Attention Teachers & Parents: Field Trips For All

This is a Sponsored Post written by me on behalf of Lunchables. All opinions are 100% mine.

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When the economy tanked the budgets of already under-funded schools were chopped even more severely. As a teacher it baffles me why children — our hope for a better future — are always the first ones shafted. Amoeba says that it’s easy to explain — kids don’t vote.

Well, luckily, even though the government and tax payers in general seem to have no wish to support the public schools, at least Lunchables is.  Lunchables is sponsoring a Field Trips For All contest.

A 2009 report from The American Association of School Administrators reveals that with school budgets so drastically reduced, over 56% of our nations schools will be cutting educational field trips. Educational research (and common sense) clearly indicate that experience is the best teacher, but the cost of seeing, doing, and experiencing are just too high per child, so field trips must go.

That’s where Lunchables comes in. Not only do they provide tasty meals (I’ve eaten more than a few as a teacher), they are going to help provide 50 classrooms with ultimate field trips. One of the places slated for field tripping is the cool alien encounter described above.

As a teacher I can tell you that nothing inspires questions and fuels learning as much as hands-on experience and field trips. Anyone age 6 and older can nominate a classroom for a field trip. Nominate a classroom you think would benefit from a Lunchables: Project Potential field trip today.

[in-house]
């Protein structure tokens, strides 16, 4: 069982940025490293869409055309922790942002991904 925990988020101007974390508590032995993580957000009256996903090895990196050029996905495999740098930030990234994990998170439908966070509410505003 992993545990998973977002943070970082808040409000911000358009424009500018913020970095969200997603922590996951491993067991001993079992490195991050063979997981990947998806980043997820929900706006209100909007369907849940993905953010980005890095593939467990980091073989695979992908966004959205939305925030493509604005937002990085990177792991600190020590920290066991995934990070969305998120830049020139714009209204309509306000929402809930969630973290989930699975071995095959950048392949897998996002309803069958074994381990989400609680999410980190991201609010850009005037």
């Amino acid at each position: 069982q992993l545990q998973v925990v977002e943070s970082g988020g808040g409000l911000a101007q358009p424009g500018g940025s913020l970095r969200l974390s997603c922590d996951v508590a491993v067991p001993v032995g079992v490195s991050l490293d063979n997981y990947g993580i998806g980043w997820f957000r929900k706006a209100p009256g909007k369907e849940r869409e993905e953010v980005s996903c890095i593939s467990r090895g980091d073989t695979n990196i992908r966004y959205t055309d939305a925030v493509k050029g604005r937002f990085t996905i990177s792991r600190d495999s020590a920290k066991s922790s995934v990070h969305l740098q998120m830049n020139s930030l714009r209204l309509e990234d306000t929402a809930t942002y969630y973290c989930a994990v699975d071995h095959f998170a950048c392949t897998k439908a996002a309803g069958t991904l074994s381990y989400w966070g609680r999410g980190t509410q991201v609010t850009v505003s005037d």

All of us are affiliated with a school or two in one way or another. Spread the news about Project Potential. Who knows, it just might be you who instigates the next great field trip for a classroom of kids.

Visit my sponsor: Field Trips For All

Squishy, Squishy, Bye Bye

Not long after we left the Keiki Zoo, we came to the rhino enclosure. The female rhino came forward to take a good look at the strange creatures staring at her. I believe it was Chez’s piping call of “Looky! Looky! Looky!” that caught her attention.

The kids oh-ed and ah-ed and pointed things out to each other — including the hair fringe that hung down over her ears. I said it grew there to keep bugs out of her ears. Ms. Jewls said those were her pigtails. The kids thought we were both funny.

Cass said, “Bugs don’t grow in ears, Silly.”

Kevin said, “Rhinosaurases no has pigged-tails.”

Gordy said, “Can I … mumble, mumble mumble.” He speaks very softly, and asking him to repeat something generally means he’ll get even quieter.

I said, “I couldn’t hear you, honey, what do you want?”

Gordy said, ” … mumble, mumble, nocerous, please.”

I said, “Can’t you see? Do you need to be picked up?”

Frustrated, Gordy shook his head and stamped his foot. The rest of the class was already moving away. I caught Chez’s hand, then motioned with the other for Gordy to follow. He shook his head no, grabbed my fingers in both his hands and pulled me toward him. Still holding Chez with my left hand, I bent down. Gordy whispered, “But I wanna pet the nocerous.”

“Pet it!” I exclaimed.

Chez squeaked, “No way! No way!” He stretched my left arm about three inches longer trying to leave.

And Gordy queried, “Can I?”

I said, “Honey, we can’t pet the rhino!”

Gordy said, “Will it bite me?”

I said, “Yes! Right after it steps on you and squishes you! The horn on it’s nose is bigger than you are!”

Gordy thought that was funny. He laughed.

Chez, still tugging on my arm, sing-song-ed, “Squishy, squishy, bye, bye! Squishy, squishy, bye, bye!”